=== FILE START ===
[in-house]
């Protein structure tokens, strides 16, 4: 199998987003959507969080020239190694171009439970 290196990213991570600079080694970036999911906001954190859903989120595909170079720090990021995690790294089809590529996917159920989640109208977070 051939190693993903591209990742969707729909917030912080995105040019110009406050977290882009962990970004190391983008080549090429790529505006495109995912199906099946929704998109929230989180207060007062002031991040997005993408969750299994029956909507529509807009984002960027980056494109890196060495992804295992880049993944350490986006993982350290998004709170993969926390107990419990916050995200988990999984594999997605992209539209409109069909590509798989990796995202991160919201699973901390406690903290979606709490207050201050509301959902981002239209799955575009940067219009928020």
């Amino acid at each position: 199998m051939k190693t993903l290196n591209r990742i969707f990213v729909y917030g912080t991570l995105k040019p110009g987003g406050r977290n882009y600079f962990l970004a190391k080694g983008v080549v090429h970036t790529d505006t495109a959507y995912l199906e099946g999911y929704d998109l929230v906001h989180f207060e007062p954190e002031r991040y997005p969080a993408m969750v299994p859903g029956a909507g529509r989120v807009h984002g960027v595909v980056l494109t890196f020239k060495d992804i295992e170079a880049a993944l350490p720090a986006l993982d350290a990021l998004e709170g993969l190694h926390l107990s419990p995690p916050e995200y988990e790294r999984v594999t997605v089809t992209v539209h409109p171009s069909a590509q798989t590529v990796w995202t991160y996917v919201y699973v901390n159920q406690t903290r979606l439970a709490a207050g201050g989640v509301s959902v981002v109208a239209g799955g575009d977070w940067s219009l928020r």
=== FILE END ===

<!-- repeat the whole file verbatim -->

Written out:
[in-house]
């Protein structure tokens, strides 16, 4: 199998987003959507969080020239190694171009439970 290196990213991570600079080694970036999911906001954190859903989120595909170079720090990021995690790294089809590529996917159920989640109208977070 051939190693993903591209990742969707729909917030912080995105040019110009406050977290882009962990970004190391983008080549090429790529505006495109995912199906099946929704998109929230989180207060007062002031991040997005993408969750299994029956909507529509807009984002960027980056494109890196060495992804295992880049993944350490986006993982350290998004709170993969926390107990419990916050995200988990999984594999997605992209539209409109069909590509798989990796995202991160919201699973901390406690903290979606709490207050201050509301959902981002239209799955575009940067219009928020």
């Amino acid at each position: 199998m051939k190693t993903l290196n591209r990742i969707f990213v729909y917030g912080t991570l995105k040019p110009g987003g406050r977290n882009y600079f962990l970004a190391k080694g983008v080549v090429h970036t790529d505006t495109a959507y995912l199906e099946g999911y929704d998109l929230v906001h989180f207060e007062p954190e002031r991040y997005p969080a993408m969750v299994p859903g029956a909507g529509r989120v807009h984002g960027v595909v980056l494109t890196f020239k060495d992804i295992e170079a880049a993944l350490p720090a986006l993982d350290a990021l998004e709170g993969l190694h926390l107990s419990p995690p916050e995200y988990e790294r999984v594999t997605v089809t992209v539209h409109p171009s069909a590509q798989t590529v990796w995202t991160y996917v919201y699973v901390n159920q406690t903290r979606l439970a709490a207050g201050g989640v509301s959902v981002v109208a239209g799955g575009d977070w940067s219009l928020r």